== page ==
Easter is a month away. Last year, I read an article by one of our critics stating that Latter-day Saints don’t emphasize Easter as much as other denominations do. I gave that some serious reflection and decided that, this year, I would write an article an Easter-related article each week in the month before the holiday to dispel that notion.
I can see where non-Mormons might get that perception. The Bible doesn’t command believers to celebrate Easter as a holiday. Instead, Jesus commanded his disciples to partake of the sacrament of the Lord’s supper, the emblems of his body and blood, to remember him. This sacred ordinance is repeated weekly in Mormon worship services. In essence, we celebrate the atoning sacrifice of Jesus and his resurrection every week, instead of just once a year. We don’t hold special “sunrise services” on Easter. We don’t dress up in any special attire, Easter bonnets, etc. just because it’s Easter. We don’t have any special pomp and ceremony on that day. We don’t criticize other denominations that do those things. For us, every Sunday gets the same focus on the risen Lord.
In this article, I’d like to begin with the reason for Easter to begin with. Why is there an Easter holiday? In particular, I will address these remarks to non-Christians. As a result, my approach isn’t an attempt to convert someone or to prove our doctrine with scripture. I simply wish to facilitate understanding. I recognize that other denominations have other beliefs. I’ll just be presenting our beliefs as simply and succinctly as I can.
To understand Easter, we have to understand the origins of our own mortality–why we die. Mormons believe that humanity’s first parents were Adam and Eve. God created them in an immortal state. Because they lacked knowledge of good and evil, they were also innocent, like little children. The Creator commanded them to be fruitful and to multiply. He also gave them a second commandment: a prohibition against eating the fruit of a specific tree. That tree is referred to as the tree of the knowledge of good and evil. Some religions believe this is a myth or a metaphor. Mormons believe there was an actual tree and that the partaking of that fruit wrought a change in the bodies of our immortal First Parents and made them degenerate into mortal beings. It is interesting to note that God, in his kindness and mercy, did not create humans in a mortal form. He made us immortal and then placed us in an environment where choices and consequences were available.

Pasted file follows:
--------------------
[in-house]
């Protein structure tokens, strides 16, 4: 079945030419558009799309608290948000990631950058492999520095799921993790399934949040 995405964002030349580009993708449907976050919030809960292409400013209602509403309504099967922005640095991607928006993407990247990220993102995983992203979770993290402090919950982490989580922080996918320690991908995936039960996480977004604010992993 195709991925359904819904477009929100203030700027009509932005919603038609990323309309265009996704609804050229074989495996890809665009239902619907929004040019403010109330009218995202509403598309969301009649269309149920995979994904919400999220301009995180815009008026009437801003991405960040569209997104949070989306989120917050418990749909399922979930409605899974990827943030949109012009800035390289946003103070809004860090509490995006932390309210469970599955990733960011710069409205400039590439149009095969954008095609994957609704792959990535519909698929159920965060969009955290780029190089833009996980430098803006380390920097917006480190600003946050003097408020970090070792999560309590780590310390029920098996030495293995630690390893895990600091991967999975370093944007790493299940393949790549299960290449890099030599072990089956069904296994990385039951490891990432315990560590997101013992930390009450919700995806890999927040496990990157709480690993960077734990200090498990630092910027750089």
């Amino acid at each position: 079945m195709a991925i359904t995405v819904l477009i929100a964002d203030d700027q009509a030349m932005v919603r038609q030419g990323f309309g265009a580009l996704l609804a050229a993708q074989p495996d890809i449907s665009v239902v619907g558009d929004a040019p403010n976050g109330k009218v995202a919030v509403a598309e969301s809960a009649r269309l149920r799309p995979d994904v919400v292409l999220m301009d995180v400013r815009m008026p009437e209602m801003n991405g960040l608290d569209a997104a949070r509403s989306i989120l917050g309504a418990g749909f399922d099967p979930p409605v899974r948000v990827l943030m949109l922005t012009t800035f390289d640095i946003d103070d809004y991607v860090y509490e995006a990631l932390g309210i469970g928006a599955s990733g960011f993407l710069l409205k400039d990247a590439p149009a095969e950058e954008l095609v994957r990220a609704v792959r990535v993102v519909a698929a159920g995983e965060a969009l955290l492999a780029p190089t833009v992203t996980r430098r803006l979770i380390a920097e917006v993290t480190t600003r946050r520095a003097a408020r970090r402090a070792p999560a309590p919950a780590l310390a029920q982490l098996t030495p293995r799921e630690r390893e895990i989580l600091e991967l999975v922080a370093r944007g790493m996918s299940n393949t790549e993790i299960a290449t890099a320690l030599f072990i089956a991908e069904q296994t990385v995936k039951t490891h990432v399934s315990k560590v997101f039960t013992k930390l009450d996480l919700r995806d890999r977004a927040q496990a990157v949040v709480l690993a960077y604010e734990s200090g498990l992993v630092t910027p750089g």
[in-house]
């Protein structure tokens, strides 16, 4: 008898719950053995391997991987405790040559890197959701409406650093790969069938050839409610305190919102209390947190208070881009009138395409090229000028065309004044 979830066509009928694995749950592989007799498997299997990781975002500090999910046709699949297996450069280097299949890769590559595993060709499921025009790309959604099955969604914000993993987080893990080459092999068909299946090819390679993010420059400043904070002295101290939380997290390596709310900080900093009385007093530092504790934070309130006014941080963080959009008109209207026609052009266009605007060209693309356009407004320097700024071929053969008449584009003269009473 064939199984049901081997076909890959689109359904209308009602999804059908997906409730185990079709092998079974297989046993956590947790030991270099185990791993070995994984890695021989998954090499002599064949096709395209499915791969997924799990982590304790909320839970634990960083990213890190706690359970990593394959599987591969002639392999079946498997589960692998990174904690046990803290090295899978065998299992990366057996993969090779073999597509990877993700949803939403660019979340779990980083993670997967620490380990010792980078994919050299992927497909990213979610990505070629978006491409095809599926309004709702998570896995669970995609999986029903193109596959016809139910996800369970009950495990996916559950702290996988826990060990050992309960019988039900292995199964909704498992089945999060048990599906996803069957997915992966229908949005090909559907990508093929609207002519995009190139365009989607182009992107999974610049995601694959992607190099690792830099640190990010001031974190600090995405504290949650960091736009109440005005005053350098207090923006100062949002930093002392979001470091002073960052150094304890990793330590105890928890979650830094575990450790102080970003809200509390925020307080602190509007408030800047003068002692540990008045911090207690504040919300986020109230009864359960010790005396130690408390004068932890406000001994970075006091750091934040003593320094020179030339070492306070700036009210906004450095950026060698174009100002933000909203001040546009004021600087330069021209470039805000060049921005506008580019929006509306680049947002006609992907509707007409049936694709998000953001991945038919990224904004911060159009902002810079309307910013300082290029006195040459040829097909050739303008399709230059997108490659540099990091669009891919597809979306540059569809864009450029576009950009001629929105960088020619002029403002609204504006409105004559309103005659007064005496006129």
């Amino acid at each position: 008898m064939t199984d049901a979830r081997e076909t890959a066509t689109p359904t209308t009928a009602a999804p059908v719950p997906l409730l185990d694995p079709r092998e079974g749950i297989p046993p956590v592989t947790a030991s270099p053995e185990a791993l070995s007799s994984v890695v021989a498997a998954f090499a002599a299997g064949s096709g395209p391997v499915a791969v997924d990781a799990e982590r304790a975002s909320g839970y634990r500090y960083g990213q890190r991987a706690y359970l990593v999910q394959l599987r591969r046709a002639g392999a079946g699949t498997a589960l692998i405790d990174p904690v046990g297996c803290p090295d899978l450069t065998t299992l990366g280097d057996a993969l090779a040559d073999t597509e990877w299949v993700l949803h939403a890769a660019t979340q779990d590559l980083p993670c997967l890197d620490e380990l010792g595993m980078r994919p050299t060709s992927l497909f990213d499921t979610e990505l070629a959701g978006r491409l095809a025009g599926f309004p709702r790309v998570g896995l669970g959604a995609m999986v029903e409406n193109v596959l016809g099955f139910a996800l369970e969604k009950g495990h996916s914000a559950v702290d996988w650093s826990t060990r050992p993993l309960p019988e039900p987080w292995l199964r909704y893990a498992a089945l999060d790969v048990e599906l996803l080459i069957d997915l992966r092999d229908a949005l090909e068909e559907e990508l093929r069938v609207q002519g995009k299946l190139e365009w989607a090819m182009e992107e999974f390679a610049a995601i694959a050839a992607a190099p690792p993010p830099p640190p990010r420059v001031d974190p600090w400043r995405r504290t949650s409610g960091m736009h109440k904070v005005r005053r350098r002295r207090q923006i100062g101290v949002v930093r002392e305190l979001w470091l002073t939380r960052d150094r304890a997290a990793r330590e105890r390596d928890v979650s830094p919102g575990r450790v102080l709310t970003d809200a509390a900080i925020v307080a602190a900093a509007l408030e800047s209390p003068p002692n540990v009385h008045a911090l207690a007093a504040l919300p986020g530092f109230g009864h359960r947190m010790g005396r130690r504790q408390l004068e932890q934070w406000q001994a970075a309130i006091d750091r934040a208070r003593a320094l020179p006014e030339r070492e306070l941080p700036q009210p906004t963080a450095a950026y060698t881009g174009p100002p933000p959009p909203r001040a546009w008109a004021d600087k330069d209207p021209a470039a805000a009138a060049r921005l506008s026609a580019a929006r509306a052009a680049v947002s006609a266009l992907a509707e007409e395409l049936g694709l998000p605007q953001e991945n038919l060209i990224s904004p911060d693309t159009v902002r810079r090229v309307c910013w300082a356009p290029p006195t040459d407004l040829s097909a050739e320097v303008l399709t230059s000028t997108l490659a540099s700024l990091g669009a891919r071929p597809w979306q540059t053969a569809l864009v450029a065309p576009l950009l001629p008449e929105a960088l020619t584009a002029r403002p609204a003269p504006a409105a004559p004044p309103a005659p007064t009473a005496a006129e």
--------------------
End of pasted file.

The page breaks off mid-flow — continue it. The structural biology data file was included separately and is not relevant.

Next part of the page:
Adam and Eve were tempted to partake of the fruit of the tree, to engage in an act of disobedience. They didn’t have a knowledge of good and evil, so they were ignorant of the nature of these opposites. The Tempter made the act of disobedience alluring, promising that they would obtain the knowledge of good and evil for themselves, if they would simply break one little rule their Heavenly Father had given them. They were promised by the Deceiver that they would be like the gods, knowing good and evil (Genesis 3:5, 22). This knowledge was desirable and the Tempter allayed their fears of consequences, dismissing God’s warning that they would die if they partook of the fruit. They ate the fruit of the tree and indeed, they gained a knowledge of good and evil. But doing so had a price: death. The nature of their bodies changed and they became mortal.
Adam and Eve traded innocence for knowledge. The knowledge they desired meant taking on mortality and all the joys and pains associated with it. Nevertheless, had they not fallen from that state of innocence, none of us would be here. The choice to seek knowledge by experience opened up the path for all of us to come into mortality and learn and grow in the same manner. In this aspect, there was a blessing associated with the fall of Adam and Eve as well as two negative consequences. If Adam and Eve had not partaken of the fruit of the tree of knowledge of good and evil, they never would have had children and none of us would be here.